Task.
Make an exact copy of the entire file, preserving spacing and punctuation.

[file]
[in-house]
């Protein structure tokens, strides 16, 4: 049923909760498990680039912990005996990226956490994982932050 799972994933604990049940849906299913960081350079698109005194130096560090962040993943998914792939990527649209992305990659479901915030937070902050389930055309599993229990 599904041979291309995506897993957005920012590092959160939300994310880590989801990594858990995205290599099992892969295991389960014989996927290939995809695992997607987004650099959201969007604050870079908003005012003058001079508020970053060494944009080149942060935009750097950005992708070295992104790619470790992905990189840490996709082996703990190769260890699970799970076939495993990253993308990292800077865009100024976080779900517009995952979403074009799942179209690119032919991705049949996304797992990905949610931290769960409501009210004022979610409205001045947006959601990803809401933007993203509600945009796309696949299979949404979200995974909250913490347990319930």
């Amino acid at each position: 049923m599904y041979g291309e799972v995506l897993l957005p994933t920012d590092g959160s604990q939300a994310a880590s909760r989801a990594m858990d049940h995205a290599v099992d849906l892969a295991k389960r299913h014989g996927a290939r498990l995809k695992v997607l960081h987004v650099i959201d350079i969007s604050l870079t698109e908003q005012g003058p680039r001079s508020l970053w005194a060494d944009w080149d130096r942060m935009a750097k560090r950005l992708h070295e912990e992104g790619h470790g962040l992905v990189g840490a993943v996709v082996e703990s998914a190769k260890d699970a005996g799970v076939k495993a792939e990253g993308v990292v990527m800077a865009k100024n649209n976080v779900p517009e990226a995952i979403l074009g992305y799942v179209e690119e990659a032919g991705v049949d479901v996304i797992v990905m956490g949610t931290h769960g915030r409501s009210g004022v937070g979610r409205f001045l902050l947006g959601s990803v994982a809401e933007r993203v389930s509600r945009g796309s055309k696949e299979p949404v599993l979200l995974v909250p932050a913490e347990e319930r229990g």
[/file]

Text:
[in-house]
């Protein structure tokens, strides 16, 4: 049923909760498990680039912990005996990226956490994982932050 799972994933604990049940849906299913960081350079698109005194130096560090962040993943998914792939990527649209992305990659479901915030937070902050389930055309599993229990 599904041979291309995506897993957005920012590092959160939300994310880590989801990594858990995205290599099992892969295991389960014989996927290939995809695992997607987004650099959201969007604050870079908003005012003058001079508020970053060494944009080149942060935009750097950005992708070295992104790619470790992905990189840490996709082996703990190769260890699970799970076939495993990253993308990292800077865009100024976080779900517009995952979403074009799942179209690119032919991705049949996304797992990905949610931290769960409501009210004022979610409205001045947006959601990803809401933007993203509600945009796309696949299979949404979200995974909250913490347990319930």
């Amino acid at each position: 049923m599904y041979g291309e799972v995506l897993l957005p994933t920012d590092g959160s604990q939300a994310a880590s909760r989801a990594m858990d049940h995205a290599v099992d849906l892969a295991k389960r299913h014989g996927a290939r498990l995809k695992v997607l960081h987004v650099i959201d350079i969007s604050l870079t698109e908003q005012g003058p680039r001079s508020l970053w005194a060494d944009w080149d130096r942060m935009a750097k560090r950005l992708h070295e912990e992104g790619h470790g962040l992905v990189g840490a993943v996709v082996e703990s998914a190769k260890d699970a005996g799970v076939k495993a792939e990253g993308v990292v990527m800077a865009k100024n649209n976080v779900p517009e990226a995952i979403l074009g992305y799942v179209e690119e990659a032919g991705v049949d479901v996304i797992v990905m956490g949610t931290h769960g915030r409501s009210g004022v937070g979610r409205f001045l902050l947006g959601s990803v994982a809401e933007r993203v389930s509600r945009g796309s055309k696949e299979p949404v599993l979200l995974v909250p932050a913490e347990e319930r229990g």